After two straight trading days of waffling around zero change, stocks finally picked a direction for the week: down. The S&P 500 (SNPINDEX:^GSPC) and the Dow Jones Industrial Average (DJINDICES:^DJI) ended up losing 0.6% and 0.3%, respectively, despite having been in the green for a good portion of the day. The S&P 500 is up 2% so far this year, while the Dow has registered an almost 4% drop.
With no major economic news on the calendar, investors stayed focused on the deluge of third-quarter earnings announcements. And these reports were the catalysts behind today's spike in shares of General Motors (NYSE:GM) -- and the stock dip that sent Chipotle (NYSE:CMG) into the red for the year.
General Motors posts record profitability
General Motors' investors were in a good mood today as shares spiked 7% higher and moved into positive territory for 2015. The auto giant just announced 55% higher third-quarter profit, after adjusting for special items. Reported sales slipped by 1% to $38.8 billion, but only because of foreign currency swings. After accounting for exchange rate moves, sales actually rose 6%.
There was plenty for shareholders to like in today's quarterly report. GM notched record profitability, with adjusted margin hitting 8%. It also gained share in the critical U.S. market thanks to strong sales of trucks, crossovers, and SUVs.
Meanwhile, return on invested capital nearly doubled to 26%, and cash flow improved from an $0.8 billion loss last year to an $0.8 billion gain in the quarter that just closed. "The third quarter was evidence of the earnings power of this company, as we continue to build on our track record for generating results and delivering on our financial commitments," said Chief Financial Officer Chuck Stevens.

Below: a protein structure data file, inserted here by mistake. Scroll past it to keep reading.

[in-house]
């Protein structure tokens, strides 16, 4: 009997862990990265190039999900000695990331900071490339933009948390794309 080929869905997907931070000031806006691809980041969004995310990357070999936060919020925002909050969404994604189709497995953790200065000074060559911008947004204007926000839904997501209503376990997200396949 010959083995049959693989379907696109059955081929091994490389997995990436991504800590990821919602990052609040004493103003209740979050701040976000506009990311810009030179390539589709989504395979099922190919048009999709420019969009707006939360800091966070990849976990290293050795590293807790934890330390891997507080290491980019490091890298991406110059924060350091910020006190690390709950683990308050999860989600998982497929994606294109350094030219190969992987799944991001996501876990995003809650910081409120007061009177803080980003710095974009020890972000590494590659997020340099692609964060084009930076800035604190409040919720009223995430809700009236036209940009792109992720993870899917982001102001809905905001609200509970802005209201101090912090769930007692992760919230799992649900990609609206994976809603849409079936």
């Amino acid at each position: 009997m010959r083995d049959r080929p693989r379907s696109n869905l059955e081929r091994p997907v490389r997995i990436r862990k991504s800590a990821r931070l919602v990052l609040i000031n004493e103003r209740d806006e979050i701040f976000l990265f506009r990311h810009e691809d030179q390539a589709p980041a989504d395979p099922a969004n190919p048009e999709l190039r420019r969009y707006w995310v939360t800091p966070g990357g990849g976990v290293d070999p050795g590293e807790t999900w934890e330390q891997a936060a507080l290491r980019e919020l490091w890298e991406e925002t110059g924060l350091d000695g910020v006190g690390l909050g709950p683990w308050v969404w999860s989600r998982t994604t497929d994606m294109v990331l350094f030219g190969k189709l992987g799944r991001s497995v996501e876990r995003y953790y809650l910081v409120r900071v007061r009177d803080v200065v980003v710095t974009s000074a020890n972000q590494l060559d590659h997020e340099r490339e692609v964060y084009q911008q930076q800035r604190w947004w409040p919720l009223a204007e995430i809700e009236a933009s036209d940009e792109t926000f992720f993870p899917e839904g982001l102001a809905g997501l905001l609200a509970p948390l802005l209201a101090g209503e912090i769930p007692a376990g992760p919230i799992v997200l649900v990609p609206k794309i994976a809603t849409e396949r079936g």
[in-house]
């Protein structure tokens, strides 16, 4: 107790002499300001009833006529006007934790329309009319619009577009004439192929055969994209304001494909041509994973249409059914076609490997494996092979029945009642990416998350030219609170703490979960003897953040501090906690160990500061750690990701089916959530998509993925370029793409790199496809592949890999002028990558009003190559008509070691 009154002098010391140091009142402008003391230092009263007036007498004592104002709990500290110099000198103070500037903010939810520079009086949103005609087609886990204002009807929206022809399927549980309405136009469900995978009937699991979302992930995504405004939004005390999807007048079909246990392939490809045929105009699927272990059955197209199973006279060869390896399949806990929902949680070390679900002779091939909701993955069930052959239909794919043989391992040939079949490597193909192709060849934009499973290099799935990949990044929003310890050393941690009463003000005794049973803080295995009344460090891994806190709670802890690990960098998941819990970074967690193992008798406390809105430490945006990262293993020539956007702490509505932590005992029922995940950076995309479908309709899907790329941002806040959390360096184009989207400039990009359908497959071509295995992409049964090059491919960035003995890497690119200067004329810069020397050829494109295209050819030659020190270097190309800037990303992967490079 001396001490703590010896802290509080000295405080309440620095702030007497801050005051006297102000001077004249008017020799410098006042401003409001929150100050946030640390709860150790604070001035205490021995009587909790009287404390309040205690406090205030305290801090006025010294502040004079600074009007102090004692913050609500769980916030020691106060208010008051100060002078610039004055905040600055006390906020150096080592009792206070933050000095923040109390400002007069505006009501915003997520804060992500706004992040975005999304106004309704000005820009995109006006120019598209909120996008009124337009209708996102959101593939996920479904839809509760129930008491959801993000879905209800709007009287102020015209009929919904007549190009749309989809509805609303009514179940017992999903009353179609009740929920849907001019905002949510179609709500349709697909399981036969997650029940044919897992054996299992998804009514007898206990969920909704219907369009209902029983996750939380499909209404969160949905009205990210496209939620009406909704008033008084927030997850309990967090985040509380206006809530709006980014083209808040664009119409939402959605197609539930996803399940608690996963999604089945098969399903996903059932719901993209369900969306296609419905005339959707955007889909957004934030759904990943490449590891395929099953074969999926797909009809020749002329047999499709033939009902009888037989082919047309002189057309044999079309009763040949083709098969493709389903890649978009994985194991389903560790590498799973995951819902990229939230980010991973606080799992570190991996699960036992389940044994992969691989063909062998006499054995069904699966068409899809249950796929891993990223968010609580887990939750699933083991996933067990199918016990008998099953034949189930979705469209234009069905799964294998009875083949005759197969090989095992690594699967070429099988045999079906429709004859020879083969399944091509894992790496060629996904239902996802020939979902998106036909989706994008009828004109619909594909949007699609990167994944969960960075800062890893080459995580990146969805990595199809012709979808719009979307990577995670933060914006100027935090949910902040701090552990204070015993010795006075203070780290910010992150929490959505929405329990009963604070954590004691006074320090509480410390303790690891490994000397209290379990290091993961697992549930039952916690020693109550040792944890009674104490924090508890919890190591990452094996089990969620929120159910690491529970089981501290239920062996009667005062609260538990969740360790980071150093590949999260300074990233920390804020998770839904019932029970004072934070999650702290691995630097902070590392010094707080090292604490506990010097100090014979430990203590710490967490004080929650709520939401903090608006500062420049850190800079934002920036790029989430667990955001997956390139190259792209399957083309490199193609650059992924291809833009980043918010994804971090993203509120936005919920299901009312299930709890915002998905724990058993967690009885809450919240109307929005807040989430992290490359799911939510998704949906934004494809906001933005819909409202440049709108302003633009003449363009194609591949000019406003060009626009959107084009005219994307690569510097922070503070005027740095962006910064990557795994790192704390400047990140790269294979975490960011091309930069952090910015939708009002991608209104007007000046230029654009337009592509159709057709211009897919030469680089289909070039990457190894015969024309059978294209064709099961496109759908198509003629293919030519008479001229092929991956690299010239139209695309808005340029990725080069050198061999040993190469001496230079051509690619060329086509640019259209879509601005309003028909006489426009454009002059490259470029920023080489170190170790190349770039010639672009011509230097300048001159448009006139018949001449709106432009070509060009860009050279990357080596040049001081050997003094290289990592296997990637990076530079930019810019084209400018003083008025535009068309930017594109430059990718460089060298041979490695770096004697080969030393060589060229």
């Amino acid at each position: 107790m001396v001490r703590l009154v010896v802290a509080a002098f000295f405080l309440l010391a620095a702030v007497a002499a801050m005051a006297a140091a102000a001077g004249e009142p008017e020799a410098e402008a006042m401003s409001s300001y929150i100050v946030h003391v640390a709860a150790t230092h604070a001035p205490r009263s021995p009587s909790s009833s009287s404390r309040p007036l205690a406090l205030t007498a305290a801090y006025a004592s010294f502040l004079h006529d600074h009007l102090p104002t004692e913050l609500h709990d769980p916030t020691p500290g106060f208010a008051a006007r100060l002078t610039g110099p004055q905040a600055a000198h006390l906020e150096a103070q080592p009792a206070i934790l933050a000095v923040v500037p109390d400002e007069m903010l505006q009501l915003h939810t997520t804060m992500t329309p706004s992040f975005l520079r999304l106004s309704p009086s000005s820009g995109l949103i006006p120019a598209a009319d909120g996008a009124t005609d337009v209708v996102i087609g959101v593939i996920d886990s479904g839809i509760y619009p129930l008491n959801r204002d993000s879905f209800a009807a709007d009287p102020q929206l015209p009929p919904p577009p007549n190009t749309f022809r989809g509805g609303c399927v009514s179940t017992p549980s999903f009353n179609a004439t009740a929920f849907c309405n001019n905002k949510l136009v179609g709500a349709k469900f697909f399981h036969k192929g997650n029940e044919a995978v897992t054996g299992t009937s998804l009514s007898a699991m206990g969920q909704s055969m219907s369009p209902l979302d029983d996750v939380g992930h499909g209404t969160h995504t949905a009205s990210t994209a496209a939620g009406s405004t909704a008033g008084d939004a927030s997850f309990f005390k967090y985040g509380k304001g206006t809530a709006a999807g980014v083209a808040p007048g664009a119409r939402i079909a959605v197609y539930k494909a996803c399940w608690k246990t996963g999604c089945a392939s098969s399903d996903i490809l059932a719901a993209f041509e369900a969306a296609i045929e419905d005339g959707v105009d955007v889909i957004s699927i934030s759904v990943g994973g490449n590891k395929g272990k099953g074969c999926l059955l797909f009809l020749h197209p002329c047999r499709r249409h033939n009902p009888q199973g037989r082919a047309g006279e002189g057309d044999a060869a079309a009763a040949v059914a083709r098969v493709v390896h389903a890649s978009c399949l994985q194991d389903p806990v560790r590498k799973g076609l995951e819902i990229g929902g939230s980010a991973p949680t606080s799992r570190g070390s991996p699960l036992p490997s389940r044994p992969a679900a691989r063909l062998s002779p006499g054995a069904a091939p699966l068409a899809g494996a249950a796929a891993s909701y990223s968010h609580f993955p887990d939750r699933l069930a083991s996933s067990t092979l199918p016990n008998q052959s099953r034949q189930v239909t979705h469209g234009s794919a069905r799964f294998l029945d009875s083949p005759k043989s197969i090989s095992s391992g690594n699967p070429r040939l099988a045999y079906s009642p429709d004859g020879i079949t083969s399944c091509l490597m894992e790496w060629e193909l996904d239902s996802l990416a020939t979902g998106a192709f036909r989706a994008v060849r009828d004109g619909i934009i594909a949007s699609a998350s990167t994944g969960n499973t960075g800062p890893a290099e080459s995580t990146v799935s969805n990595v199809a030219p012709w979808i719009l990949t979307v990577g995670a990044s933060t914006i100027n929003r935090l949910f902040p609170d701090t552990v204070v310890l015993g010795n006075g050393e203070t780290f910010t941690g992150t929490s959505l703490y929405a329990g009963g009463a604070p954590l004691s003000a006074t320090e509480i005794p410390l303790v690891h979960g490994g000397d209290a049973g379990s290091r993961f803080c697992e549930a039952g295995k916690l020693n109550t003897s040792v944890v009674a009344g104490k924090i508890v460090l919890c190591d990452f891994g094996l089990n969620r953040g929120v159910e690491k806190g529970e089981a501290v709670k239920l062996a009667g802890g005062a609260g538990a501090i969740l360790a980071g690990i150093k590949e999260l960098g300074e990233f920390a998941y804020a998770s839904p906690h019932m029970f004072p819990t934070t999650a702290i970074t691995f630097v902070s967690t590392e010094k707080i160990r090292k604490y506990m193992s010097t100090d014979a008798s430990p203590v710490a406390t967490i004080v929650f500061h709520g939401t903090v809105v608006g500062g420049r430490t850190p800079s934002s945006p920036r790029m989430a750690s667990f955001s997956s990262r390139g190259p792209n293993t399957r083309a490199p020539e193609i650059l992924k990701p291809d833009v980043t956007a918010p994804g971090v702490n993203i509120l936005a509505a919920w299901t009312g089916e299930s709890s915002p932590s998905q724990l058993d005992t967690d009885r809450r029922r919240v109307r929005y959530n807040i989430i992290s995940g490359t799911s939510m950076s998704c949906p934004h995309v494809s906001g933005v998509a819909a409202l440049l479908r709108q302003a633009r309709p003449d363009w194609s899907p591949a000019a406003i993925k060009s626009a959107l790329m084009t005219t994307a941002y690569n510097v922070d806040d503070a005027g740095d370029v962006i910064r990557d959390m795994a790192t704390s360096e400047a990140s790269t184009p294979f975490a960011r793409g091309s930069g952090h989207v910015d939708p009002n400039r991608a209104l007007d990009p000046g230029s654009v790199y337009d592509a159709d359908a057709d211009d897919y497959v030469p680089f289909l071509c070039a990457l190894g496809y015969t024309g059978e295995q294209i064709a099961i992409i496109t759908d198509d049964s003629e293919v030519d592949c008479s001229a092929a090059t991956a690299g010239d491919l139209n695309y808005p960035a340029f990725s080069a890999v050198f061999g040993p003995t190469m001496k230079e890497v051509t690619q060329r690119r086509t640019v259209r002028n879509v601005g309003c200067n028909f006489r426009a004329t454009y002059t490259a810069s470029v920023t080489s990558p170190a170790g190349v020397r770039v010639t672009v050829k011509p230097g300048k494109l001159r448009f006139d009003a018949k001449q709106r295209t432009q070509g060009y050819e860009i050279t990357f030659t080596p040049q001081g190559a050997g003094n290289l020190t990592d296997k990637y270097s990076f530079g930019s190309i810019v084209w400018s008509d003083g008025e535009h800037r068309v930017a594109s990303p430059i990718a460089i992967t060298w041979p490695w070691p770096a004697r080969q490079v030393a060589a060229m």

GM reiterated its full-year outlook and said it expects steady growth to come from the U.S. and Chinese markets. Overall, management is optimistic about the potential for long-term profit growth. "We expect our earnings to accelerate in the next several years, with double-digit earnings-per-share growth," Stevens said.
Chipotle's growth slows again
Chipotle ended the day down 6% after falling by as much as 8% at one point.
In its third-quarter report posted on Tuesday afternoon, the restaurant chain revealed that growth is slowing. Comparable-store sales rose by just 2.6%, which marked the second straight deceleration this year. Comps were 4.3% in the second quarter and 10.4% in the first quarter. Chipotle managed a scorching 17% comps gain for fiscal 2014, but it isn't on pace to reach even double-digit gains this year.
Two other points detracted from an otherwise strong third quarter in which net income jumped higher by 11%. First, profitability shrank: Restaurant operating margin ticked lower by half of one percentage point, to 28.3% of sales. And second, the company posted a rare drop in throughput as it handled one fewer transaction, on average, across its store base during the peak lunch hour.
But quarterly wiggles aside, Chipotle's long-term business momentum looks strong. It's still one of the fastest-growing and most profitable restaurant chains around, a fact that management highlighted in Tuesday's conference call with Wall Street analysts. "With very difficult comparisons against the record year we had in 2014, we have continued to grow our business in a competitive environment while maintaining some of the best margins in the industry," CEO Steve Ells said.
Ells and his executive team plan to boost sales in the year ahead through initiatives like online ordering and delivery. They are also trying to instill a "sense of urgency" around getting throughput numbers growing again. However, their official view calls for comps growth to slow to a low single-digit pace in 2016.
Demitrios Kalogeropoulos has no position in any stocks mentioned. The Motley Fool owns shares of and recommends Chipotle Mexican Grill. The Motley Fool recommends General Motors. Try any of our Foolish newsletter services free for 30 days. We Fools may not all hold the same opinions, but we all believe that considering a diverse range of insights makes us better investors. The Motley Fool has a disclosure policy.